21. 21.  For Tagore it was of the highest importance that people be able to live, and reason, in freedom. His attitudes toward politics and culture, nationalism and internationalism, tradition and modernity, can all be seen in the light of this belief. Nothing, perhaps, expresses his values as clearly as a poem in Gitanjali:
  22. 22.  Tagore's deep aversion to any commitment to the past that could not be modified by contemporary reason extended even to the alleged virtue of invariably keeping past promises.  On one occasion when Mahatma Gandhi visited Tagore's school at Santiniketan, a young woman got him to sign her autograph book. Gandhi wrote: "Never make a promise in haste. Having once made it fulfill it at the cost of your life." When he saw this entry, Tagore became agitated. He wrote in the same book a short poem in Bengali to the effect that no one can be made "a prisoner forever with a chain of clay." He went on to conclude in English, possibly so that Gandhi could read it too, "Fling away your promise if it is found to be wrong.
  23. 23. Tagore had the greatest admiration for Mahatma Gandhi as a person and as a political leader, but he was also highly skeptical of Gandhi's form of nationalism and his conservative instincts regarding the country's past traditions
  24. 24. We who often glorify our tendency to ignore reason, installing in its place blind faith, valuing it as spiritual, are ever paying for its cost with the obscuration of our mind and destiny. I blamed Mahatmaji for exploiting this irrational force of credulity in our people, which might have had a quick result [in creating] a superstructure, while sapping the foundation. Thus began my estimate of Mahatmaji, as the guide of our nation, and it is fortunate for me that it did not end there.
  25. 25.  The report of his conversation with Einstein, published in The New York Times in 1930, shows how insistent Tagore was on interpreting truth through observation and reflective concepts. To assert that something is true or untrue in the absence of anyone to observe or perceive its truth, or to form a conception of what it is, appeared to Tagore to be deeply questionable. When Einstein remarked, "If there were no human beings any more, the Apollo Belvedere no longer would be beautiful?" Tagore simply replied, "No." Going further—and into much more interesting territory— Einstein said, "I agree with regard to this conception of beauty, but not with regard to truth." Tagore's response was: "Why not? Truth is realized through men.“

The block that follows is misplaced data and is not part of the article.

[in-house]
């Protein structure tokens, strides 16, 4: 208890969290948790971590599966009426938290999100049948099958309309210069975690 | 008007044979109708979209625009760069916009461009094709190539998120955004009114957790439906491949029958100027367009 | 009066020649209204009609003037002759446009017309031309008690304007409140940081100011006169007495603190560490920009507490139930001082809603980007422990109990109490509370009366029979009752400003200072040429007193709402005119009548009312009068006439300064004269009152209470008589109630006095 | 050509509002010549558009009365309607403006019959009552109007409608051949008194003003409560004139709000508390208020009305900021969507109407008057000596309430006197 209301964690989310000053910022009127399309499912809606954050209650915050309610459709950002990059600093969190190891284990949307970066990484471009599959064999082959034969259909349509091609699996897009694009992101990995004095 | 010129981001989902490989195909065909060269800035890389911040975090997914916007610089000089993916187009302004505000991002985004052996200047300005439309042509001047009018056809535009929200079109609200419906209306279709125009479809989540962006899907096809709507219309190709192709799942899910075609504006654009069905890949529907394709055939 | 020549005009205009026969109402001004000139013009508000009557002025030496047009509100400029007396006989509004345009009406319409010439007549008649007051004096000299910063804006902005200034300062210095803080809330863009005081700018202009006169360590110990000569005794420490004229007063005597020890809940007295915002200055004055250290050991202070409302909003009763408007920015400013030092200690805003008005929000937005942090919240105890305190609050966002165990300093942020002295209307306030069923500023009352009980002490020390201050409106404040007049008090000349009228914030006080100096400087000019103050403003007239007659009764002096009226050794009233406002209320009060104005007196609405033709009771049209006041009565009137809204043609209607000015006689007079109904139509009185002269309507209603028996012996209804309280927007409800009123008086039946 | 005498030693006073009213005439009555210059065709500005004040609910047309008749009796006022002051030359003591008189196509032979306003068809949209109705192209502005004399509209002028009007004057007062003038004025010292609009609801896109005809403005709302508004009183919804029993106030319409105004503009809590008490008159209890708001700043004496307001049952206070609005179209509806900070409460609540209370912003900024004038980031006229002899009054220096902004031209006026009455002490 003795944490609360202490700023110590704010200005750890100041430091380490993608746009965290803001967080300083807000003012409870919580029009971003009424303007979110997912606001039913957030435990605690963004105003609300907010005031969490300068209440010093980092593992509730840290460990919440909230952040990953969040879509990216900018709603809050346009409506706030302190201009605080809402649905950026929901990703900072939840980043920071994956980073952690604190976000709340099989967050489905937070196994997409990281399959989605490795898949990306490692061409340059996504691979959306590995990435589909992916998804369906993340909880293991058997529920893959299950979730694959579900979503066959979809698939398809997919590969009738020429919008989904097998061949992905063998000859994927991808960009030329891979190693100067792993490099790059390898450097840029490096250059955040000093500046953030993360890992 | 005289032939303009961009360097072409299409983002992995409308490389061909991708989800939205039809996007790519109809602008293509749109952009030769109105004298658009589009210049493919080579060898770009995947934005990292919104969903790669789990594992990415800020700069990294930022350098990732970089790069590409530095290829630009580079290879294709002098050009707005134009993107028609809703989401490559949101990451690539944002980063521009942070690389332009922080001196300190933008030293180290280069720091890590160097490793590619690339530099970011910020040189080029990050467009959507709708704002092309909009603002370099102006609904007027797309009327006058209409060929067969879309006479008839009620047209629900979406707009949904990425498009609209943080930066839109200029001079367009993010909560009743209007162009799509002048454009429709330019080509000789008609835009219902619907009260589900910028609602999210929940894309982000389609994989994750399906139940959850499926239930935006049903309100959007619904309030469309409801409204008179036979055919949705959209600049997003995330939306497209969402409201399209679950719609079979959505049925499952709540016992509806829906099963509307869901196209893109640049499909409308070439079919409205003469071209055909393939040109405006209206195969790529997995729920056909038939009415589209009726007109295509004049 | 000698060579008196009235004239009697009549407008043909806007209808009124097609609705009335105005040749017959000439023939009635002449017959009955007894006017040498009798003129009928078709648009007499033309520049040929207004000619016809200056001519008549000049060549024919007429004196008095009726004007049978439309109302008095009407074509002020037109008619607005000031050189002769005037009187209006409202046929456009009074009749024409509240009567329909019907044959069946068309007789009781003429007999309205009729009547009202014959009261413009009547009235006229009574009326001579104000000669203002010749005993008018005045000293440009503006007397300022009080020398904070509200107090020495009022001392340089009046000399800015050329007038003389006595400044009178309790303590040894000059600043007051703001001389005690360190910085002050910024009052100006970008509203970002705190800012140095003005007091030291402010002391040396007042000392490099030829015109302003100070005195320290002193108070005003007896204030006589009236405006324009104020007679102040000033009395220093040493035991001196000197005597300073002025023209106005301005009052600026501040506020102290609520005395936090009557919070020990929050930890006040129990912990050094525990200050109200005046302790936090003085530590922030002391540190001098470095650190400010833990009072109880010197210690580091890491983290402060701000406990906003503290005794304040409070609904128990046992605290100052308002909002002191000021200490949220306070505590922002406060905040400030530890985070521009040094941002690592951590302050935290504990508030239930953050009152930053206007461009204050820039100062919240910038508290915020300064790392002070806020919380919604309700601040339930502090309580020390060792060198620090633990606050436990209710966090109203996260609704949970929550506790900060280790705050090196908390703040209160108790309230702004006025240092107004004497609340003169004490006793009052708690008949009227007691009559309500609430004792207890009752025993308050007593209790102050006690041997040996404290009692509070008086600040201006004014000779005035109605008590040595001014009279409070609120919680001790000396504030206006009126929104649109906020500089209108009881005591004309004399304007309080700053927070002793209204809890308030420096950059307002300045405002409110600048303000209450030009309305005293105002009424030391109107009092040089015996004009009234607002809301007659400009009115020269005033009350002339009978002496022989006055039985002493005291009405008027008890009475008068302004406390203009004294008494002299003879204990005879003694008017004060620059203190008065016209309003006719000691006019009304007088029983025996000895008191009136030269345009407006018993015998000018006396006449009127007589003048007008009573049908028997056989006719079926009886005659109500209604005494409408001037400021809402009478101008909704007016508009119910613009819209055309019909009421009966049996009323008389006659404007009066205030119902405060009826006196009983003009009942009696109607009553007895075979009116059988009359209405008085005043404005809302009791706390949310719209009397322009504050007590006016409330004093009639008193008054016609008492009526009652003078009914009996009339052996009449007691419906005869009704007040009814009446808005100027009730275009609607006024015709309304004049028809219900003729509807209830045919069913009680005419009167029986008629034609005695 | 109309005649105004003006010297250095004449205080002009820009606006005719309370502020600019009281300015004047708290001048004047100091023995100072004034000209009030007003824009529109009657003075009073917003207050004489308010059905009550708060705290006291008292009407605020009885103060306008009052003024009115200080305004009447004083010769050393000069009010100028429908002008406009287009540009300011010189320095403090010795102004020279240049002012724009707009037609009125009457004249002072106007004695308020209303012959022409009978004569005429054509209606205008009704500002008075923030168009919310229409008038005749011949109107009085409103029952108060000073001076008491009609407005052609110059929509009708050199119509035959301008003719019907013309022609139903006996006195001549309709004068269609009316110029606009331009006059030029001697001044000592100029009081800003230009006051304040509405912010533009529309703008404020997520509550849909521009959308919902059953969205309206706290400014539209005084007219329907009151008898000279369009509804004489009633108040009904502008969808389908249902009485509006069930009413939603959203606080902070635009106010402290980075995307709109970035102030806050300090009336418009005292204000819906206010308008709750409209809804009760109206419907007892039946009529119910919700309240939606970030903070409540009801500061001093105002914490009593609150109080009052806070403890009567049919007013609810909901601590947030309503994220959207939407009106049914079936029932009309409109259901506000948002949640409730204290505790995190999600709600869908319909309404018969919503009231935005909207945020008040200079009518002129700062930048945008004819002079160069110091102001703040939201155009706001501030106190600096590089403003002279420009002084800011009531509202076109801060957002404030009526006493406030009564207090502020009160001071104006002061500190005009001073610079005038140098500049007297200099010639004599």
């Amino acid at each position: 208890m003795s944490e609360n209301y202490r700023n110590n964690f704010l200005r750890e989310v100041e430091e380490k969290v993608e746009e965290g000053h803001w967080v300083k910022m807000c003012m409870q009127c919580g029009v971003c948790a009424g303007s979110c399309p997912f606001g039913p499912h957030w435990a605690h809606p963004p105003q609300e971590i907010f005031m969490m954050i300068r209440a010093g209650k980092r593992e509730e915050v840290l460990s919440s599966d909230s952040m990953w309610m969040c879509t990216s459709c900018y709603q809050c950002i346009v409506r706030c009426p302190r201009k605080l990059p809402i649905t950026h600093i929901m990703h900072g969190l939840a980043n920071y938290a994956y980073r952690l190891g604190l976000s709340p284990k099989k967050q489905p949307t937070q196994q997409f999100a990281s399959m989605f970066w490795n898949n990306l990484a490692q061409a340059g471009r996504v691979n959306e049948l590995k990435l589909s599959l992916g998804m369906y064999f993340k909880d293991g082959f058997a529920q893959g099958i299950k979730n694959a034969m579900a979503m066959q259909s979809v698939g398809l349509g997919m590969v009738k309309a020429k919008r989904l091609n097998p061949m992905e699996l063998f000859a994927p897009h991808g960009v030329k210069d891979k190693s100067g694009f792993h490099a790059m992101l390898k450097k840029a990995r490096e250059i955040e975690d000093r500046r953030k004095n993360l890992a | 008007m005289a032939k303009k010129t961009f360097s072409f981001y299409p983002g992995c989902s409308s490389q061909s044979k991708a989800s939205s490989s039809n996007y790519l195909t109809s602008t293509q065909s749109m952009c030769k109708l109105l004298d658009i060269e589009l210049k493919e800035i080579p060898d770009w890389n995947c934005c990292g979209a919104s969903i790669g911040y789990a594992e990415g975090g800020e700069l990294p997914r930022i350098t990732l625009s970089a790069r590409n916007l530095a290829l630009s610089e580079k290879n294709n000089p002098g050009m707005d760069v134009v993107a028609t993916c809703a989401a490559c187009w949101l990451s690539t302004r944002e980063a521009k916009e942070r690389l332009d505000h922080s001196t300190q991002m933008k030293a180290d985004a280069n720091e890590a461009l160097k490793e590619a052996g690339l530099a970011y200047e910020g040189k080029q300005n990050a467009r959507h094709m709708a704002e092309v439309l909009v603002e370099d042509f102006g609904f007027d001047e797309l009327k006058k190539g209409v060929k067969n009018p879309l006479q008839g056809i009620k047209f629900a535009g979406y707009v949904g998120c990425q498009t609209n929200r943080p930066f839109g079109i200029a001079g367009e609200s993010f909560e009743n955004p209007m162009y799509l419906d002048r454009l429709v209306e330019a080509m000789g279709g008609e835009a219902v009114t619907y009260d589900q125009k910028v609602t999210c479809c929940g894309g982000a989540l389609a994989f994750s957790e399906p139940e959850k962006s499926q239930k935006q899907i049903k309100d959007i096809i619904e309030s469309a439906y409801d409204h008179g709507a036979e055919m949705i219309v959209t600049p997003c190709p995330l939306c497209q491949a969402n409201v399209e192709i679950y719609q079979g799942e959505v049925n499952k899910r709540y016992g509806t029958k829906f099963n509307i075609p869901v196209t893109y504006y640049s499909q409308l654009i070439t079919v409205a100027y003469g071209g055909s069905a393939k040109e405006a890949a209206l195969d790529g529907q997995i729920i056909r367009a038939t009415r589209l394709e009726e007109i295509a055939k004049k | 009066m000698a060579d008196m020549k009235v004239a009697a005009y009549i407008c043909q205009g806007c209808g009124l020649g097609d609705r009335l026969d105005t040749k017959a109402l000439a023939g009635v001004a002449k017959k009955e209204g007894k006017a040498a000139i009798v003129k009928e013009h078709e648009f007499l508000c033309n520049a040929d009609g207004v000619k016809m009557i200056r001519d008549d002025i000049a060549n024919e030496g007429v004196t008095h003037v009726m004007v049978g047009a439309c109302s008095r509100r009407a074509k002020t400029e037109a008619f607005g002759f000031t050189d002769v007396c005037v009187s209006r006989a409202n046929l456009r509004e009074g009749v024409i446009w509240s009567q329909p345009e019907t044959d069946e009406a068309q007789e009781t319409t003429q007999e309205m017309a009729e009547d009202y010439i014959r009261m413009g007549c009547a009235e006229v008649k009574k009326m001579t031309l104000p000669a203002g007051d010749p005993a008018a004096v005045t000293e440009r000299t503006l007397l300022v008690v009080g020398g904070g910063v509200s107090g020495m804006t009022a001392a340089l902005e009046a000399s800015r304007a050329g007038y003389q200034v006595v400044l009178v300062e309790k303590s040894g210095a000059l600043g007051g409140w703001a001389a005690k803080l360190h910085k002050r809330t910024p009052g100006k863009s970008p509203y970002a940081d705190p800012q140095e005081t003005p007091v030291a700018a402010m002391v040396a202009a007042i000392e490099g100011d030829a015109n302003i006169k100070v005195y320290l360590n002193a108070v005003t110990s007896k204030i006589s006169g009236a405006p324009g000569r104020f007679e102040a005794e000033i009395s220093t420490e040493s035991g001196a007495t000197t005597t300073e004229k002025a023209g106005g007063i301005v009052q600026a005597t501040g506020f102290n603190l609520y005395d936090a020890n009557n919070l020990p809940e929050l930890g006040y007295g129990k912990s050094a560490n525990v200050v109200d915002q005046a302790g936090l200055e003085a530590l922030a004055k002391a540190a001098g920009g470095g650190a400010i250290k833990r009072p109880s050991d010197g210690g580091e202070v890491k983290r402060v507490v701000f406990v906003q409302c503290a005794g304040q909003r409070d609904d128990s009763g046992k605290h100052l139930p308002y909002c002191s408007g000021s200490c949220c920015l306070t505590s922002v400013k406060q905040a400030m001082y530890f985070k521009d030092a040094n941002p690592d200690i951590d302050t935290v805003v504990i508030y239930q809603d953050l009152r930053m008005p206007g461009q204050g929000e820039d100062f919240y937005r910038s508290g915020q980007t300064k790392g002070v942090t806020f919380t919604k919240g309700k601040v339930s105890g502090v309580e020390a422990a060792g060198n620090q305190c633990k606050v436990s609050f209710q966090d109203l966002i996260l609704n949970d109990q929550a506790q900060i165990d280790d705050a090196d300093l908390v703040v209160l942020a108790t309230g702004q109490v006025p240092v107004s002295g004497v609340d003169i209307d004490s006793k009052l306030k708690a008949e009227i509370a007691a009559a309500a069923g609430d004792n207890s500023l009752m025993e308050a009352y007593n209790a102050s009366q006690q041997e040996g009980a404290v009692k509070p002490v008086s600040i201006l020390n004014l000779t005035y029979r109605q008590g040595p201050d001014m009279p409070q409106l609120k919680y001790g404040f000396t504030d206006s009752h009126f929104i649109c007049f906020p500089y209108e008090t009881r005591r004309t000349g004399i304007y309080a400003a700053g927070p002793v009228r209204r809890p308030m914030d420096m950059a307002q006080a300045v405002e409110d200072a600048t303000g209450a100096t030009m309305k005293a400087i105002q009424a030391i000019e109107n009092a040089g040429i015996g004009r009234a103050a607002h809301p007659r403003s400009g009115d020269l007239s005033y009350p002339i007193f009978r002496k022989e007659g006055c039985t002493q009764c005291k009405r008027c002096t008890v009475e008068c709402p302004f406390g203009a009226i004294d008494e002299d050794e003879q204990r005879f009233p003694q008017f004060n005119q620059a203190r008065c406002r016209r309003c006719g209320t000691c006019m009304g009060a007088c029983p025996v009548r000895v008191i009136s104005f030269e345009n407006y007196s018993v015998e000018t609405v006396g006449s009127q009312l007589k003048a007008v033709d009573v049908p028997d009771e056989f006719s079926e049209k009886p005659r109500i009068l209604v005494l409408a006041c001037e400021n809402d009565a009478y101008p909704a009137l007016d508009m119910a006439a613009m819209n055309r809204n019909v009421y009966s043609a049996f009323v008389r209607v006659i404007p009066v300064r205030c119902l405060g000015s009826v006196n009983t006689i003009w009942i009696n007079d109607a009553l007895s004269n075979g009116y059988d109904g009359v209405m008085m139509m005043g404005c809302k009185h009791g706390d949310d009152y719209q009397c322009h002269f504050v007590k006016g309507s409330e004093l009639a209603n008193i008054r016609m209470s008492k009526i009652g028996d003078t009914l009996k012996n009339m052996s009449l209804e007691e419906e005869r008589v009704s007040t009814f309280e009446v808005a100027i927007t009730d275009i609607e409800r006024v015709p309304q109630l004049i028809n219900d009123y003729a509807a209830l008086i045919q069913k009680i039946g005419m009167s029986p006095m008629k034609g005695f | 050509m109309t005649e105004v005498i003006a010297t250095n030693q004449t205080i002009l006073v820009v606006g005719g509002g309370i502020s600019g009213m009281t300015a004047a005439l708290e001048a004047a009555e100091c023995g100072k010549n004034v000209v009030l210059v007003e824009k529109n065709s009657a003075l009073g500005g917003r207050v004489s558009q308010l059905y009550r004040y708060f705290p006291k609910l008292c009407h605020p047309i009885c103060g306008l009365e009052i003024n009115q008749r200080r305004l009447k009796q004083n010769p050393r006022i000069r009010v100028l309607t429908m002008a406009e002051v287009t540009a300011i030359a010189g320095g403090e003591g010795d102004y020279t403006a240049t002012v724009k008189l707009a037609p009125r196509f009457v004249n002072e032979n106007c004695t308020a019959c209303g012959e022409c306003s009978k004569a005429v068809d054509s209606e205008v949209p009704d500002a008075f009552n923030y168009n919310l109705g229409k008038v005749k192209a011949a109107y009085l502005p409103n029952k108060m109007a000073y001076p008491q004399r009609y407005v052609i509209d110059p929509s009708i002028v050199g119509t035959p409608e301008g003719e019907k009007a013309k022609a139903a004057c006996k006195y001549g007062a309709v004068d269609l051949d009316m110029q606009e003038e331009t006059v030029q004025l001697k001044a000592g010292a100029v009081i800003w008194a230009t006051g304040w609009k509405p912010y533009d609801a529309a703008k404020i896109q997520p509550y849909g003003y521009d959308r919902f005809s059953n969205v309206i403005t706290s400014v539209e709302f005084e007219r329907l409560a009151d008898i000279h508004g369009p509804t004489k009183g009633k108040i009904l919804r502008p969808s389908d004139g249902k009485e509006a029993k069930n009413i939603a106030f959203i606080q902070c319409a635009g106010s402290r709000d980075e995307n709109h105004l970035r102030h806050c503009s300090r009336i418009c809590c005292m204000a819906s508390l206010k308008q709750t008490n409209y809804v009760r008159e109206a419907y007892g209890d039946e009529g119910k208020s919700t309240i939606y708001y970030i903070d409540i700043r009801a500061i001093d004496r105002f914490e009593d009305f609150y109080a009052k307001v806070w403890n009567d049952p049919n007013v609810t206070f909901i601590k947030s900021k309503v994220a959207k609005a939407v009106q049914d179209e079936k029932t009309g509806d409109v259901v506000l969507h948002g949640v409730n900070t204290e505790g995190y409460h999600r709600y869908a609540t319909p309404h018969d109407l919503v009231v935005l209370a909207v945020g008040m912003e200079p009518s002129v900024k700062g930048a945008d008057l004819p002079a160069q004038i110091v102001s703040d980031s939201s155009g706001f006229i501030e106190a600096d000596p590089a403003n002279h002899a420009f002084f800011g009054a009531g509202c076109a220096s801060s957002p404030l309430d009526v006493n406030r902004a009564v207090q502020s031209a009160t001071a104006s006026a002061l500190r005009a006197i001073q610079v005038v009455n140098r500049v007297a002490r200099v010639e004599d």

26. 26.  He condemned romantic overattachment to the past, what he called the tying of India to the past "like a sacrificial goat tethered to a post," and he accused men who displayed it - they seemed to him reactionary - of not knowing what true political freedom was, pointing out that it is from English thinkers and English books that the very notion of political liberty was derived.  But against cosmopolitanism he maintained that the English stood on their own feet, and so must Indians. In 1917 he once more denounced the danger of ‘leaving everything to the unalterable will of the Master,' be he brahmin or Englishman.
  27. 27. Tagore's attitude toward cultural diversity. He wanted Indians to learn what is going on elsewhere, how others lived, what they valued, and so on, while remaining interested and involved in their own culture and heritage. Indeed, in his educational writings the need for synthesis is strongly stressed.
  28. 28.  Both Gandhi and Nehru expressed their appreciation of the important part Tagore took in the national struggle. It is fitting that after independence, India chose a song of Tagore ("Jana Gana Mana Adhinayaka," which can be roughly translated as "the leader of people's minds") as its national anthem. Since Bangladesh would later choose another song of Tagore ("Amar Sonar Bangla") as its national anthem, he may be the only one ever to have authored the national anthems of two different countries.
  29. 29. The Home and the World (in the original Bengali, ঘরে বাইরে Ghôre Baire, lit. “At home and outside”) is a 1916 novel by Rabindranath Tagore. The book illustrates the battle Tagore had with himself, between the ideas of Western culture and revolution against the Western culture. These two ideas are portrayed in two of the main characters, Nikhil, who is rational and opposes violence, and Sandip, who will let nothing stand in his way from reaching his goals. These two opposing ideals are very important in understanding the history of the Bengali region and its contemporary problems. There is much controversy over whether or not Tagore was attempting to represent Gandhi with Sandip. Many argue that Tagore would not even venture to personify Gandhi in his characters because Tagore was a large admirer of Gandhi. Also, Gandhi was against violence, while Sandip would utilize violence to get what he wanted. The book shows “the clash between new and old, realism and idealism, the means and the end, good and evil” (p xxiv) within India and southern Asia.